There are many teens in dating relationships who are being emotionally abused and do not realize it. Most media attention focuses on physical and sexual abuse in a relationship, but emotional abuse is no more acceptable than any other type of abuse.
What Is Emotional Abuse?
Emotional abuse is the use of guilt, fear, humiliation, intimidation, coercion, manipulation, or any other non-physical means of controlling or subjugating another person. Emotional abuse in a dating relationship generally leads to the abused partner feeling worthless and undeserving of anything but the abusive treatment she has become accustomed to.
Types of Emotional Abuse
There are many types of emotional abuse. If you are a teenager in a dating relationship, how do you know if you’re being emotionally abused? You may wonder, “Is this abuse?” How do you know if your boyfriend or girlfriend is being emotionally abusive? Here is a list of behavior that is considered emotional abuse.
- He insults or criticizes you.
- He tells you what to wear, where to go, what to do.
- He acts jealous or possessive.
- He forbids you to spend time with your friends, only with him.
- He texts or IMs you excessively so that he always knows what you’re doing.
- He looks at you or behaves in a manner that scares you.
- He tries to force you to have sex before you’re ready, including oral sex.
- He threatens to hurt you if you leave him.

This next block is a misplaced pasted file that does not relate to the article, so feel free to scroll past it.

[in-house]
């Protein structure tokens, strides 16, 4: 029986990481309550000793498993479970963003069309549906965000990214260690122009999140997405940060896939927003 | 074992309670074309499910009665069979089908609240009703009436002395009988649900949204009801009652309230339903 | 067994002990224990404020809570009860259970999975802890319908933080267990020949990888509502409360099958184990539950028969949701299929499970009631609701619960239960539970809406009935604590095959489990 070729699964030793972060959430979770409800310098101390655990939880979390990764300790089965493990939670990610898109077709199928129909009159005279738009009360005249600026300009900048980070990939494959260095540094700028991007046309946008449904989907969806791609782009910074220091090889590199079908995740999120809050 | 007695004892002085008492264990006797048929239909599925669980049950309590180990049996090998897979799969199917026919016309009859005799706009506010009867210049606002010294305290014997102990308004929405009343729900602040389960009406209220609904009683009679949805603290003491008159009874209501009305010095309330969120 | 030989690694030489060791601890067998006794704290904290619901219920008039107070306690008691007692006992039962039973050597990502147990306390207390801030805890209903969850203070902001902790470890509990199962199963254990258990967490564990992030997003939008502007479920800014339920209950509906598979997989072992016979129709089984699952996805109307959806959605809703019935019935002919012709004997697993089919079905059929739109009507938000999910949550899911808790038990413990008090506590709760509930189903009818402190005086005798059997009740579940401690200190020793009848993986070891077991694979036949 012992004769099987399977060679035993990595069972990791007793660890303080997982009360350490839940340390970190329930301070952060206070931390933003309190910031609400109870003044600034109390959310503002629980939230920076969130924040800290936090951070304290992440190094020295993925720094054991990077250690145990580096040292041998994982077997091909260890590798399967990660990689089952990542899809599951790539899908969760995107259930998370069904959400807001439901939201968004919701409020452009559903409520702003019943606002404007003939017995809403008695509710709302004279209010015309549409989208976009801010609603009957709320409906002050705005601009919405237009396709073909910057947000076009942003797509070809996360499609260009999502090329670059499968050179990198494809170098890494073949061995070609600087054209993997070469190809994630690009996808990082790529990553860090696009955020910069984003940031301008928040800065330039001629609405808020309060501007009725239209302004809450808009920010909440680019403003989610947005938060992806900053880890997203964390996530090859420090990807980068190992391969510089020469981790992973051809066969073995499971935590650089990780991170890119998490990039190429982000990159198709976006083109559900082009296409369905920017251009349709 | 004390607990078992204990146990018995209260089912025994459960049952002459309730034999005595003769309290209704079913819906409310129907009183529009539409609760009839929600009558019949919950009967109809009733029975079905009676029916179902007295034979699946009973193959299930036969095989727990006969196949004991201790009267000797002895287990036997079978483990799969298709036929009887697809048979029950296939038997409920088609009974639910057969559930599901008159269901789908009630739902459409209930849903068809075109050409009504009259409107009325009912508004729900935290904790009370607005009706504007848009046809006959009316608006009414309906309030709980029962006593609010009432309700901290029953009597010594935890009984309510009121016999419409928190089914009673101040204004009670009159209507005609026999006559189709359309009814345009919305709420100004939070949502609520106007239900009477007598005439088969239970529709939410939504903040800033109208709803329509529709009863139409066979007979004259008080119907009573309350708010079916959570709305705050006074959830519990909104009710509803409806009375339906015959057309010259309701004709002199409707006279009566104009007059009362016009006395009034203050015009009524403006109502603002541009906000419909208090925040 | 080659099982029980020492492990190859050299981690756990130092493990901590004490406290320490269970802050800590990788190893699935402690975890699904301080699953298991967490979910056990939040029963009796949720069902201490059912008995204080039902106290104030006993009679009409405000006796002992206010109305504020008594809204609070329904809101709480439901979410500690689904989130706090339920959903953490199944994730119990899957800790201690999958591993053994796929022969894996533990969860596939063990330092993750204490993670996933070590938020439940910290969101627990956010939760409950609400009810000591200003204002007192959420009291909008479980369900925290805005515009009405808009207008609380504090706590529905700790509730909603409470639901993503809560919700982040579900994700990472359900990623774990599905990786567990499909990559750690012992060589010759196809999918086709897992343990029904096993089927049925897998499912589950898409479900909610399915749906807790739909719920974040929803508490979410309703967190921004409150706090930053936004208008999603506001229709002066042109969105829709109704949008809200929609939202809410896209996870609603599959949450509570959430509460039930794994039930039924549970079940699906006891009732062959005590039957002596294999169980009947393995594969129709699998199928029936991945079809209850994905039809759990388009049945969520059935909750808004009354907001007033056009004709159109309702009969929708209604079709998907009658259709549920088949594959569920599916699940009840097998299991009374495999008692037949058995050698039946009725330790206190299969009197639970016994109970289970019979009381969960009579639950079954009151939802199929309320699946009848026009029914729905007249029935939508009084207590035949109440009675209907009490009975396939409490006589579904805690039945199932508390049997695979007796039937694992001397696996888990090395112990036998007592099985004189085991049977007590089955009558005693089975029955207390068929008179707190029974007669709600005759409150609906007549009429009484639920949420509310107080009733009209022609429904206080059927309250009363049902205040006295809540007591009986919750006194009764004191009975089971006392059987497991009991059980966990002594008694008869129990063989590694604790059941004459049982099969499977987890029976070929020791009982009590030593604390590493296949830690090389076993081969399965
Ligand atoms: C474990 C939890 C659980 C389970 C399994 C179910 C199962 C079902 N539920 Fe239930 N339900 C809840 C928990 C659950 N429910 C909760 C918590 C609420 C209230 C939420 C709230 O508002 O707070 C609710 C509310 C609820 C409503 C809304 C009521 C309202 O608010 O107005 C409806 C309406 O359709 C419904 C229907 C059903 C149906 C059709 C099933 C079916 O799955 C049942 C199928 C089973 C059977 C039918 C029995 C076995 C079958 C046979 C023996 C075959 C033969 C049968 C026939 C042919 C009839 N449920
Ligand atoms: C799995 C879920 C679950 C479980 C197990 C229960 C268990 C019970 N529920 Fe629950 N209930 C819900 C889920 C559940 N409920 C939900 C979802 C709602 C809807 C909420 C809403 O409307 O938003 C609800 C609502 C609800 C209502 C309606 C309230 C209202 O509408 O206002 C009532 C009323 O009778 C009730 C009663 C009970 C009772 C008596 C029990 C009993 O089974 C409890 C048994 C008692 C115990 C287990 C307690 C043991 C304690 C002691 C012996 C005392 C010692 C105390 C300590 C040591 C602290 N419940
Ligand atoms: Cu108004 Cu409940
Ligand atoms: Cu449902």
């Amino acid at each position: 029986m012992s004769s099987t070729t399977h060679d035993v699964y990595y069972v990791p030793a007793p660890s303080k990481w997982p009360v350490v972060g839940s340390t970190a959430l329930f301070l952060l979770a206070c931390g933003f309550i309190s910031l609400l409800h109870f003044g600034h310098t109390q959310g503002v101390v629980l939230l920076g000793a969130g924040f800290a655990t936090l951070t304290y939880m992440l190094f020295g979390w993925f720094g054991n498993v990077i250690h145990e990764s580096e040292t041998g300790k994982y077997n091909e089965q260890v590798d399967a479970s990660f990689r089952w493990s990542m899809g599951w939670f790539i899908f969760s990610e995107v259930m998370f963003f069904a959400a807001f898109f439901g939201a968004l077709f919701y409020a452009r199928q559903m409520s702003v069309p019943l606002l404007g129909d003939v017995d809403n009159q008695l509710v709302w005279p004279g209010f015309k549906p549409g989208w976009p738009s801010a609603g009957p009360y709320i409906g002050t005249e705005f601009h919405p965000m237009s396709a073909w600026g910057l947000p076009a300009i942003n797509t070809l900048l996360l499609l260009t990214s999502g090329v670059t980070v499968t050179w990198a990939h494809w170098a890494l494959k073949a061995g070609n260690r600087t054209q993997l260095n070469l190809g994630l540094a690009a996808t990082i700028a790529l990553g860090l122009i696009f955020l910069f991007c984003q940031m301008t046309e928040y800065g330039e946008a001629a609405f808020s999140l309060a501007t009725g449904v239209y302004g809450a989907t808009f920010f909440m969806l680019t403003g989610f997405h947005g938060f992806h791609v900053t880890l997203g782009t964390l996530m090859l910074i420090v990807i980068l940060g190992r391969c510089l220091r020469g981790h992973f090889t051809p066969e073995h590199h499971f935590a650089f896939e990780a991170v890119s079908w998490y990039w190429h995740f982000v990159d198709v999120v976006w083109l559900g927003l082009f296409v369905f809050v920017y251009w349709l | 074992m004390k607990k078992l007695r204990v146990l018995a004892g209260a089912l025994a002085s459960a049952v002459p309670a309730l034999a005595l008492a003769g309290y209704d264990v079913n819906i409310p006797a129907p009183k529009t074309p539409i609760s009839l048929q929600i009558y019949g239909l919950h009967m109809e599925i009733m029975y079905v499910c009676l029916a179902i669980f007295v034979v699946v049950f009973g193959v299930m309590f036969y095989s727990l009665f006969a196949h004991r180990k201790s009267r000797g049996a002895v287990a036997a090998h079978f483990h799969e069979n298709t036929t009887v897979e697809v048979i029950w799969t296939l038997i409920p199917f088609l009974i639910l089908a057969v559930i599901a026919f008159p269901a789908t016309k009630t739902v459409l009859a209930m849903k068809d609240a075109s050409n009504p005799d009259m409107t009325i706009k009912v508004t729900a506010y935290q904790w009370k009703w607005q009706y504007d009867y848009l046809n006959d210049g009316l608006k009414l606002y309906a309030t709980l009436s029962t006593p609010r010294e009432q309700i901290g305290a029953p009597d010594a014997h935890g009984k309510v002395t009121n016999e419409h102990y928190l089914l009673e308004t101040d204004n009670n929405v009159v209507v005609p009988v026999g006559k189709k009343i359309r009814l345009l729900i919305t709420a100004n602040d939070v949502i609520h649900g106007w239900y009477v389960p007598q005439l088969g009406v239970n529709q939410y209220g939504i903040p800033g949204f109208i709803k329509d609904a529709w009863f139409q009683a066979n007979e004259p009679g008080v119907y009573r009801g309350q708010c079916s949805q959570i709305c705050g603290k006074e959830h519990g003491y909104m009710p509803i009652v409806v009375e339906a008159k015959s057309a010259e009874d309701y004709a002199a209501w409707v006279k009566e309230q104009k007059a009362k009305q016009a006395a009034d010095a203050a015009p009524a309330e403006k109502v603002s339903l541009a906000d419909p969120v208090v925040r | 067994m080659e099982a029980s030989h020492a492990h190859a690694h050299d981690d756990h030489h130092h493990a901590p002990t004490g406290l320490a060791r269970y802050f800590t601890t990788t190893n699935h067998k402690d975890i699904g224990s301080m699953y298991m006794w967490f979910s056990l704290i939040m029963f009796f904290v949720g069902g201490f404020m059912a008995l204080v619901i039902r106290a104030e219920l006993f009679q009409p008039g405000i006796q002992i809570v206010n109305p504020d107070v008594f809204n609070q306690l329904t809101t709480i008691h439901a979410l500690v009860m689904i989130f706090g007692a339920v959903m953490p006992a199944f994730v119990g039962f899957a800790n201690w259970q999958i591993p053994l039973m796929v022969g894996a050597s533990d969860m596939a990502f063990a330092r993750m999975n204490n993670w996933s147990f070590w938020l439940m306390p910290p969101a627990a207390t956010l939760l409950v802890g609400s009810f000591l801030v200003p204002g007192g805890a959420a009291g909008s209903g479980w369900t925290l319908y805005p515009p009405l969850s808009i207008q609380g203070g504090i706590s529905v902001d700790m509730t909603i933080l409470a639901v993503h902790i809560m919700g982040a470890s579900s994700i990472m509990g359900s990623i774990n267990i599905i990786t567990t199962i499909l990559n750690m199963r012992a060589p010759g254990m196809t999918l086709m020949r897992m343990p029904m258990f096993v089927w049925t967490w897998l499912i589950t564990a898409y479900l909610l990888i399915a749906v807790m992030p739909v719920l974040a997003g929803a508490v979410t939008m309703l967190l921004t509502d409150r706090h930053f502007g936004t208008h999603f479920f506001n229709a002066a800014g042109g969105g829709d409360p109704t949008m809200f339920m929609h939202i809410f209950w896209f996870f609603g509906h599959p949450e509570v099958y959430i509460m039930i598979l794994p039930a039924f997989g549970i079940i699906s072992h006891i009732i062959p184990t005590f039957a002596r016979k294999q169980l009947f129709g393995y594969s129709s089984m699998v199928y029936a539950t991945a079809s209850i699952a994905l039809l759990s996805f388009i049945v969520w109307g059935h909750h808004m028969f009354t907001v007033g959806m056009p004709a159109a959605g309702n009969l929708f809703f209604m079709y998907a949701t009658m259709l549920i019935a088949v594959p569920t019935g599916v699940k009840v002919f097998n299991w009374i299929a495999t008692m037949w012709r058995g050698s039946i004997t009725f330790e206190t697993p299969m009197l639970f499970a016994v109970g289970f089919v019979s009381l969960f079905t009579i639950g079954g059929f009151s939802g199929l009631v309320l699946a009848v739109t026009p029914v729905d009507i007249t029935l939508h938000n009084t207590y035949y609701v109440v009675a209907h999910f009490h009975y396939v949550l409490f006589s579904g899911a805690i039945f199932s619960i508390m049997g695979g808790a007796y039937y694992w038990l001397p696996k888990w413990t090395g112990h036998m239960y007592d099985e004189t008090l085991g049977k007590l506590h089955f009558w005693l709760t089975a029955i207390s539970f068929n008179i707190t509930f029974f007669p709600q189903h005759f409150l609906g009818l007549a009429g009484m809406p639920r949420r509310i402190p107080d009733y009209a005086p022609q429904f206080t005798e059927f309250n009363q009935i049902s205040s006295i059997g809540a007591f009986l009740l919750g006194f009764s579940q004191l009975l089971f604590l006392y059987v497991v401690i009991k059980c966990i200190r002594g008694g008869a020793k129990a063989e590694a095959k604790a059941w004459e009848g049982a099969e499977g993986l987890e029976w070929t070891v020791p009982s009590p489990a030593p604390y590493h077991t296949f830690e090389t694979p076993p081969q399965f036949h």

- He blames you for the hurtful things he says and does.
What to Do If You’re Being Emotionally Abused
The important thing to keep in mind if you’re being emotionally abused is that you are not to blame for the abuse. One of the things that emotional abuse does is that it lowers your self-esteem, making you feel like you are unworthy of a better relationship that makes you happy. Because of this, you may feel like no one else would ever love you or find you attractive. You may want to stay with the abuser because you don’t want to be alone and you don’t think anyone else would want you.
If you recognize any of the types of emotional abuse listed above, realize that you do deserve better and that you need to get out of this abusive relationship.
You can call the National Teen Dating Abuse Helpline at 1-866-331-9474 for help and advice. The helpline is available 24 hours a day, 365 days a year, and all calls are anonymous and confidential. Calling the helpline can give you the courage you need to get out of your abusive relationship.
If you fear for your safety, do not break up with your boyfriend or girlfriend in person; do it over the phone or by email. Make sure you do not end up alone with him or her; if you have to talk in person, make sure it is in public with friends or others around you. Tell your parents and your friends so that they know what is going on. Call 911 if you ever feel you are in immediate danger.
For more information about teen dating and emotional abuse, visit loveisrespect.org, the National Teen Dating Abuse Helpline. Other articles of interest:
- Abusive Relationships: Getting Out
- Online Support for Abuse Victims